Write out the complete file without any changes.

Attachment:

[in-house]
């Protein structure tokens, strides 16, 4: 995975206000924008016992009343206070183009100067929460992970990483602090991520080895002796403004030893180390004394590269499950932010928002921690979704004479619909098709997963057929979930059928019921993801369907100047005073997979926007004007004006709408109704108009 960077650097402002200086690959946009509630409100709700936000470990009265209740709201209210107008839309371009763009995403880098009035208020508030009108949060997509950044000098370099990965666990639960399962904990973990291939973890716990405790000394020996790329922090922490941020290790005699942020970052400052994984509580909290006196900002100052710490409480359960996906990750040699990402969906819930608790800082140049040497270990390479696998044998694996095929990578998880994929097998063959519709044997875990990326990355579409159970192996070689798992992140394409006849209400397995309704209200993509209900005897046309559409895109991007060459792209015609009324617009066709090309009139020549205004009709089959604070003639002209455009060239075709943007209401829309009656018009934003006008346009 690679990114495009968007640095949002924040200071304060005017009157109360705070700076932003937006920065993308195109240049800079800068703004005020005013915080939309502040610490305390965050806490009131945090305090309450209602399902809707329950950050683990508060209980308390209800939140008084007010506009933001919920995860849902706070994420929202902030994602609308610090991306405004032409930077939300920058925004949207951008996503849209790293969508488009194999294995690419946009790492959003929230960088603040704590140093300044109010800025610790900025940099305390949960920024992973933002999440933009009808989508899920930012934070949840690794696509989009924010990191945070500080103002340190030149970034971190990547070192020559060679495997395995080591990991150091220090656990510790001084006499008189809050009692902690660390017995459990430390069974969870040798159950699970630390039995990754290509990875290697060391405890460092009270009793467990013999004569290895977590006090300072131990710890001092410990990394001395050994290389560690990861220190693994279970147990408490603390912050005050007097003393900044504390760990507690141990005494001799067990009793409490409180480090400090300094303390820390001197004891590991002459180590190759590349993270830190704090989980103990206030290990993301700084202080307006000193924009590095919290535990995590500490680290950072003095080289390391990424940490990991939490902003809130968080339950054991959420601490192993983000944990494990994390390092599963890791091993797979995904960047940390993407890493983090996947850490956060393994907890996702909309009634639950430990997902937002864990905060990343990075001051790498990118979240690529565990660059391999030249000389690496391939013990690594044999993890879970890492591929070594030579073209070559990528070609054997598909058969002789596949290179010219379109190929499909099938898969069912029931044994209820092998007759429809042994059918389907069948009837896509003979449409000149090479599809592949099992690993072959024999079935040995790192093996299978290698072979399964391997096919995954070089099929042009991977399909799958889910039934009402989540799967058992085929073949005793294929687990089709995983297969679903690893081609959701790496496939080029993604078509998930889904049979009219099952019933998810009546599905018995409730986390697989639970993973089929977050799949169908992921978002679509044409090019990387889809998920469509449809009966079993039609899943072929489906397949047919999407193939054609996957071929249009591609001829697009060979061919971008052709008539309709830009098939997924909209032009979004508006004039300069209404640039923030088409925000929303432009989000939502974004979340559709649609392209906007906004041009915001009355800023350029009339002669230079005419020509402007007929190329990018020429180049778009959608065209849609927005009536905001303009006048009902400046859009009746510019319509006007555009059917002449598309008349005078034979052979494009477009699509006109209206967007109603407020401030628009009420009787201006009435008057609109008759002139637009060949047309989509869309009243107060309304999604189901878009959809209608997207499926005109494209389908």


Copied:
[in-house]
């Protein structure tokens, strides 16, 4: 995975206000924008016992009343206070183009100067929460992970990483602090991520080895002796403004030893180390004394590269499950932010928002921690979704004479619909098709997963057929979930059928019921993801369907100047005073997979926007004007004006709408109704108009 960077650097402002200086690959946009509630409100709700936000470990009265209740709201209210107008839309371009763009995403880098009035208020508030009108949060997509950044000098370099990965666990639960399962904990973990291939973890716990405790000394020996790329922090922490941020290790005699942020970052400052994984509580909290006196900002100052710490409480359960996906990750040699990402969906819930608790800082140049040497270990390479696998044998694996095929990578998880994929097998063959519709044997875990990326990355579409159970192996070689798992992140394409006849209400397995309704209200993509209900005897046309559409895109991007060459792209015609009324617009066709090309009139020549205004009709089959604070003639002209455009060239075709943007209401829309009656018009934003006008346009 690679990114495009968007640095949002924040200071304060005017009157109360705070700076932003937006920065993308195109240049800079800068703004005020005013915080939309502040610490305390965050806490009131945090305090309450209602399902809707329950950050683990508060209980308390209800939140008084007010506009933001919920995860849902706070994420929202902030994602609308610090991306405004032409930077939300920058925004949207951008996503849209790293969508488009194999294995690419946009790492959003929230960088603040704590140093300044109010800025610790900025940099305390949960920024992973933002999440933009009808989508899920930012934070949840690794696509989009924010990191945070500080103002340190030149970034971190990547070192020559060679495997395995080591990991150091220090656990510790001084006499008189809050009692902690660390017995459990430390069974969870040798159950699970630390039995990754290509990875290697060391405890460092009270009793467990013999004569290895977590006090300072131990710890001092410990990394001395050994290389560690990861220190693994279970147990408490603390912050005050007097003393900044504390760990507690141990005494001799067990009793409490409180480090400090300094303390820390001197004891590991002459180590190759590349993270830190704090989980103990206030290990993301700084202080307006000193924009590095919290535990995590500490680290950072003095080289390391990424940490990991939490902003809130968080339950054991959420601490192993983000944990494990994390390092599963890791091993797979995904960047940390993407890493983090996947850490956060393994907890996702909309009634639950430990997902937002864990905060990343990075001051790498990118979240690529565990660059391999030249000389690496391939013990690594044999993890879970890492591929070594030579073209070559990528070609054997598909058969002789596949290179010219379109190929499909099938898969069912029931044994209820092998007759429809042994059918389907069948009837896509003979449409000149090479599809592949099992690993072959024999079935040995790192093996299978290698072979399964391997096919995954070089099929042009991977399909799958889910039934009402989540799967058992085929073949005793294929687990089709995983297969679903690893081609959701790496496939080029993604078509998930889904049979009219099952019933998810009546599905018995409730986390697989639970993973089929977050799949169908992921978002679509044409090019990387889809998920469509449809009966079993039609899943072929489906397949047919999407193939054609996957071929249009591609001829697009060979061919971008052709008539309709830009098939997924909209032009979004508006004039300069209404640039923030088409925000929303432009989000939502974004979340559709649609392209906007906004041009915001009355800023350029009339002669230079005419020509402007007929190329990018020429180049778009959608065209849609927005009536905001303009006048009902400046859009009746510019319509006007555009059917002449598309008349005078034979052979494009477009699509006109209206967007109603407020401030628009009420009787201006009435008057609109008759002139637009060949047309989509869309009243107060309304999604189901878009959809209608997207499926005109494209389908």